The X8 also includes a small LCD screen that informs you of the current dpi setting. This isn't necessarily as handy as it sounds, because the real feature is the capability to change modes -- not displaying their strength. If you're ever unsure about the X8's sensitivity level, you'll know from either your preset dpi button assignments, or as soon as you use the mouse. Using the screen as a battery-life indicator would have been more useful. The screen does, however, give you cues to assist in recording macros.
The macro-recording process is quite simple. A dedicated button in a niche on the left side of the X8 enables the recording mode. The mini LCD instructs you to push the button that you want to map the macro to. This can be the one of the vertical side buttons, the right-click button or the scroll-wheel button. Then you simply enter your commands for the macro and accept the recording by clicking the flashing, dedicated macro button. From there, you can assign further macros through the IntelliPoint software. You can create universal macros, or make them specific to a particular game or other program.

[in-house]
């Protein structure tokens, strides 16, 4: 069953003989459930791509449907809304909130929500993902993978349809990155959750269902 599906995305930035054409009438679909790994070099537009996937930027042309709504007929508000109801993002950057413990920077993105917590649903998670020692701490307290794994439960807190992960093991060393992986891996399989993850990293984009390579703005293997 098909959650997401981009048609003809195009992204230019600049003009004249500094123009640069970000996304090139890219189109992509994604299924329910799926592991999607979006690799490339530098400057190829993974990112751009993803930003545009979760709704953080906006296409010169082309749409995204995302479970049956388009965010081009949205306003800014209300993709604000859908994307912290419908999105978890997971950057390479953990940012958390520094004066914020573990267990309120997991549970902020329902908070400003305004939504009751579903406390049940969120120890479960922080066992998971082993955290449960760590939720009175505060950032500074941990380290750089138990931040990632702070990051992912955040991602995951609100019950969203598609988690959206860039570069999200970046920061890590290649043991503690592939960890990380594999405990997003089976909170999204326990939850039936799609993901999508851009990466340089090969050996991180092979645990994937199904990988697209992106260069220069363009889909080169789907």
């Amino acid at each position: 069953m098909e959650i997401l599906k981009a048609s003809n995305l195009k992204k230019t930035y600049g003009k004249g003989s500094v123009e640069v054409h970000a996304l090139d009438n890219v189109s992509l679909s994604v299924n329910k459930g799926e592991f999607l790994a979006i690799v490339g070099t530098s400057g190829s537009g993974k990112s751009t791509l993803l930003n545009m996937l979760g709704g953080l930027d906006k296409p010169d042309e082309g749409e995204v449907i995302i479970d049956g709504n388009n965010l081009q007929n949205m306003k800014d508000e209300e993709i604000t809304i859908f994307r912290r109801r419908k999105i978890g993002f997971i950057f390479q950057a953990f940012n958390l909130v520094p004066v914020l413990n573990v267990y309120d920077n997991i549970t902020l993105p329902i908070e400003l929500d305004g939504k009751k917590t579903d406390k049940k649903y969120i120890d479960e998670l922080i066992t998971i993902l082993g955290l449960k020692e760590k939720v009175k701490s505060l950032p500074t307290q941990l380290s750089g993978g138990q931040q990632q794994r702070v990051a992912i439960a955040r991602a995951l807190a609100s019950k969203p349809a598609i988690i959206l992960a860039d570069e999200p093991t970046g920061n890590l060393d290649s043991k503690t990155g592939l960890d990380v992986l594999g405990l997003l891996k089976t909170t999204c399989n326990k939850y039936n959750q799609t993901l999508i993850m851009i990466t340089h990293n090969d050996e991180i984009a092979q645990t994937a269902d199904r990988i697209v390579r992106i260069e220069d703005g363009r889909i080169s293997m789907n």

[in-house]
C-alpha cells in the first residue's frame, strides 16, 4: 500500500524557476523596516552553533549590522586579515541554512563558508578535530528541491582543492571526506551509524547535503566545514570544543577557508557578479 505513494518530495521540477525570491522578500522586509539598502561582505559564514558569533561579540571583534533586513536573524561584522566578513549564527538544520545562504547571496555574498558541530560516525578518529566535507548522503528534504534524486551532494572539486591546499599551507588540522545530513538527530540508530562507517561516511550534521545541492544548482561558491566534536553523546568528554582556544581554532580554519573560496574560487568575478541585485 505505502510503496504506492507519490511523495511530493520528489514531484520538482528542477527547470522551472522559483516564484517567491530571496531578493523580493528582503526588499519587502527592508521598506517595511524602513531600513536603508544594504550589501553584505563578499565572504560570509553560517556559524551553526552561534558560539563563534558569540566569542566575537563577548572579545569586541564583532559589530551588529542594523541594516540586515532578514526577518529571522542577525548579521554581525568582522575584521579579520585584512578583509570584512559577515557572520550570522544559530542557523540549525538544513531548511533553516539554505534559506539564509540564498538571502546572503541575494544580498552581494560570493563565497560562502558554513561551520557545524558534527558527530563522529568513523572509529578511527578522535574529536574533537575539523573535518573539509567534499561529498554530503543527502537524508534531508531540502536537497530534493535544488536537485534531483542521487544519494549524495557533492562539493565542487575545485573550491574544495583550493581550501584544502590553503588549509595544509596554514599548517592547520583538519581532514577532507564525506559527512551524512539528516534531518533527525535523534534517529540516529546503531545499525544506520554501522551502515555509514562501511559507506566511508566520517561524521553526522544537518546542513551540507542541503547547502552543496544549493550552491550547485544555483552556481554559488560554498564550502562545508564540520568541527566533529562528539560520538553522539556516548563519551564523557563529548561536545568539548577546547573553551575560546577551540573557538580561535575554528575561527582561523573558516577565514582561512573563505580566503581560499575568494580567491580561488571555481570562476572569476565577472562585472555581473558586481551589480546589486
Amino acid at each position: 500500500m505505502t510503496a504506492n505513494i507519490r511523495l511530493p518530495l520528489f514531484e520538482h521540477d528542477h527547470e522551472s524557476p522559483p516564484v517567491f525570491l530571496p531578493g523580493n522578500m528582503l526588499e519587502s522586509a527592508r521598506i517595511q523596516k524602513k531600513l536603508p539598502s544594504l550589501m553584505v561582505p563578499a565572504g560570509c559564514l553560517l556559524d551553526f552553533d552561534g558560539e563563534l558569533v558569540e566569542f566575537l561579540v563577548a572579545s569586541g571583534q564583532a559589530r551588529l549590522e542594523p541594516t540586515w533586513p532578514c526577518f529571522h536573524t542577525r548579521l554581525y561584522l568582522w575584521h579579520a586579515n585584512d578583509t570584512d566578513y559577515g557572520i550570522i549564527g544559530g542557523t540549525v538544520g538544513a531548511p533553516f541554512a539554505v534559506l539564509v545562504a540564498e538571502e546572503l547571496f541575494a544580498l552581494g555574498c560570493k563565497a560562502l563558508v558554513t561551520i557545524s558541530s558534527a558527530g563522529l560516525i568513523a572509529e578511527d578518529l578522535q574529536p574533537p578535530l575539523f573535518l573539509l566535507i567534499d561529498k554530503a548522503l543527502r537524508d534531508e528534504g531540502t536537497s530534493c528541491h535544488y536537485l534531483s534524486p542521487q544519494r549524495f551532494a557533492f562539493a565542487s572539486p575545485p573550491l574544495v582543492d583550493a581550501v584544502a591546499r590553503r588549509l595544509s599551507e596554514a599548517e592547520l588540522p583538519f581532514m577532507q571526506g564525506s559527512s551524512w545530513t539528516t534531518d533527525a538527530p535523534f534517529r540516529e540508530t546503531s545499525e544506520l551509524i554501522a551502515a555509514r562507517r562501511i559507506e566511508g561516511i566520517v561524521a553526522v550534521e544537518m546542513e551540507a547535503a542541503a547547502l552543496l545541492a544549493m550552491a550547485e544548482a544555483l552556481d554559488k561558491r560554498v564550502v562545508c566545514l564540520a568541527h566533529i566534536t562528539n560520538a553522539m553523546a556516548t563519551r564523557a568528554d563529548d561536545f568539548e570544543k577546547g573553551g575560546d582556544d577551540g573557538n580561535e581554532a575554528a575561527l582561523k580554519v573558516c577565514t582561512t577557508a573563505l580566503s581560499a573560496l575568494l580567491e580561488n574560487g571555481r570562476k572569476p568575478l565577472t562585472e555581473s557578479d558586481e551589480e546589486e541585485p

The X8 isn't as sensitive as the Mamba, but the two share a hybrid wired/wireless design. Each model comes with a USB charging station that doubles as a wireless receiver. The two also let you connect the mouse directly to the USB cable for charging and the data connection, ensuring that you lose no uptime when your mouse runs out of juice.
The X8 has an inline hockey puck-style base station with a hardwired
USB cable. To change to wired mode, you need to unwind a second cord
that ends in a magnetic tip, which pops into a magnetic receiving end
on the underside of the mouse. The Mamba's base station has a removable
USB cable with a uniquely designed USB input that pops out of the base
station and plugs into the Mamba below the scroll wheel. We find the
magnetic end of the X8's cable a pleasing solution that makes the
Mamba's design look clunky, although it's not necessarily a
The X8 communicates with a 2.4GHz wireless signal that polls at a rate of 500MHz. We found the X8's wireless response time generally adequate during our Team Fortress 2, Dead Space and Command & Conquer: Red Alert 2 testing, but it seemed to have difficulty maintaining a clean signal when we ramped the sensitivity up to 4,000dpi. We can't feel too disappointed though, as you can always change to the wired mode if you need to use such a high setting. In contrast, however, the Mamba and its 1,000MHz polling rate showed no such drop-off.
Off the cable, the X8 lasts about 30 hours on a full charge from its AA NiMH battery.
With its wired and wireless connectivity, souped-up BlueTrack sensor, and well-sculpted design (for right-handed people), the Microsoft SideWinder X8 Mouse fits comfortably among the gaming-mice elite. It's a worthy addition to any gamer's arsenal.
Additional editing by Charles Kloet